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By Crofton Podiatry
August 15, 2018
Category: Arthritis
Tags: swelling   Gout   shoes   injury  

Gout can be a very debilitating condition to have. It can affect your daily life and require you to make many changes to your lifestyle. This form of arthritis is caused by a buildup of uric acid in your joints. It commonly affects your feet, especially your big toe joint. However, it can also affect other joints like the ankles and knees as well.

Following several painful bouts of gout, you may notice a pattern to when they arise. Participating in some activities or eating certain foods can put you at higher risk of experiencing a gout attack:

  • Eating foods that are high in purines (seafood, alcohols) and other inflammatory foods, such as those with a lot of refined sugar (sugary drinks)
  • Drinking excess alcohol
  • Not drinking enough water (dehydration)
  • Taking certain medications that cause a flare-up as a side effect
  • Being sick (including hospitalization, surgery, kidney disease)
  • Wearing poorly-fitting and unsupportive shoes (shoes that aggravate the affected joints can trigger an attack)
  • Jumping or other high-impact activity, injury (impact or trauma to the affected joint can cause a bout of gout)

You may also learn to recognize the symptoms of an oncoming bout of gout, including but not limited to:

  • Feeling: burning, tingling, pain, stiffness, and/or soreness in the joints
  • Seeing: redness and swelling

Do your best to avoid increasing the risk of a gout attack. However, if you have indulged a bit, you may want to take steps to reduce your chance of a prolonged and painful attack. This is especially the case for those who experience gout without warning, even being woken up by sudden painful gout attacks.

When you feel a bout of gout about to happen, or if you want to reduce the risk of gout attacks, try some of the following:

  • Hydrate! Drink lots and lots of water to assist you in flushing out excess uric acid.
  • Exercise! If symptoms have not fully set in, but you feel an attack coming on, you’ll want to keep moving (walk around) in order to promote circulation. It will help you prevent large uric acid buildup. However, if symptoms have set in and you are in pain, it’s best to rest.
  • Rest! If you’re already in pain, sit and elevate your feet. An excess strain on painful joints will worsen the gout attack.
  • Use ice packs or cold compresses and/or take NSAIDs (non-steroidal anti-inflammatory drugs) to reduce inflammation and pain.

Once you’ve been diagnosed with gout, you should keep up with a healthy lifestyle and diet. Keep up with your medications to reduce your chance of a gout attack. However, if you need additional assistance with foot care for gout, make an appointment at our Crofton, MD office to see our board-certified podiatrist, Dr. Brad Toll. At Crofton Podiatry, we will use the latest treatment options to assess and take care of your foot and ankle care needs. Contact our dedicated team at our Crofton, MD office, which also serves the surrounding areas of Gambrills, Odenton, and Bowie, MD.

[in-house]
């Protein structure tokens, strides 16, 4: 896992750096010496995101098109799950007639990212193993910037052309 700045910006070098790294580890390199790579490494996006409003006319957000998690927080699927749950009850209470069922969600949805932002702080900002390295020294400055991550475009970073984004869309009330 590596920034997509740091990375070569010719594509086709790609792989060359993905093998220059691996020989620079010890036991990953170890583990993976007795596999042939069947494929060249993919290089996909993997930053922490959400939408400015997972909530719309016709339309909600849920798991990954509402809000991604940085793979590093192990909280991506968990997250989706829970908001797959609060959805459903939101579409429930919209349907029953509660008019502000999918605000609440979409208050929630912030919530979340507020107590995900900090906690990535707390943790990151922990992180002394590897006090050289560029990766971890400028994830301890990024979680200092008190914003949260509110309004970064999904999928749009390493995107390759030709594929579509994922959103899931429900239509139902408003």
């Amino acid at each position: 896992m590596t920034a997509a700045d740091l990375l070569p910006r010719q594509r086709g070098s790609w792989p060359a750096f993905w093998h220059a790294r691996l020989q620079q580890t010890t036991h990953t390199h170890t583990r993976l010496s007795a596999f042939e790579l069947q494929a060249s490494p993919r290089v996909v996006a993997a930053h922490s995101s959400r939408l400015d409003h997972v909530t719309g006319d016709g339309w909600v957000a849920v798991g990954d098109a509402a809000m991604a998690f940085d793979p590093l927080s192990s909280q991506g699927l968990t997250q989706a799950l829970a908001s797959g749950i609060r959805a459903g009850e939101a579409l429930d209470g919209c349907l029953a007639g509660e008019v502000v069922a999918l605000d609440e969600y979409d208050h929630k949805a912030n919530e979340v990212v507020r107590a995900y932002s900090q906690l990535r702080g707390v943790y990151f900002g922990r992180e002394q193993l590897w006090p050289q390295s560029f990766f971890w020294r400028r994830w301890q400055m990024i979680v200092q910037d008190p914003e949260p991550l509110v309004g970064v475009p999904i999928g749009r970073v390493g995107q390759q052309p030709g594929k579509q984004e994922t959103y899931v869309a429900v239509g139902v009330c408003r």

By Crofton Podiatry
May 21, 2018
Category: Arthritis
Tags: Gout   Orthotics   arthritis  

If you’ve got arthritis, everyday activities that used to be simple have probably become more difficult. You may have to adjust how you do things with your hands, wrists, hips, knees, ankles, and feet. The joint inflammation can affect how long you can stand, walk, and work because of pain, stiffness, and/or swelling.

Don’t let arthritis keep you down! Keep living your best life by incorporating some of the following changes.

At Home:

  • Mats – Use foam mats wherever you tend to stand for long periods of time, such as in front of kitchen and bathroom sinks, as well as in front of the stove.
  • Rugs or Carpet – Invest in thick rugs or install carpeting in your home to reduce the impact on your feet, ankles, and knees.
  • Indoor Shoes – You may want to buy highly-cushioned shoes to wear indoors, especially if you have hardwood or tile shoes.

At Work:

  • Take breaks often and move your feet and ankles. Sitting or standing for a long time can cause them to become stiff and swollen.
  • Also, it’s best to stay hydrated to help reduce inflammation and increase circulation.

During Leisure Activities:

  • Schedule in breaks whenever you engage in fun activities. From hikes to swimming, and exploring a new city, take a rest so that your foot and ankle joints do not become inflamed (like with gout). If your feet become too swollen or inflamed, you may not be able to participate in any other activities the rest of the day.

For Your Body:

  • You may have to adjust the types of activities that you can perform, but that doesn’t mean you should just stay home and do nothing. Find other fun activities that your body can handle.
  • Continue to exercise and eat nutritiously. Your physical therapist or occupational therapist can help you find exercises to help you stay mobile and prevent joint stiffness. Watch your weight and eat plenty of anti-inflammatory foods.
  • Wear comfortable, cushioned shoes since outside irritation can make your joint inflammation worse. If your feet have become deformed from arthritis, custom orthotics may be necessary.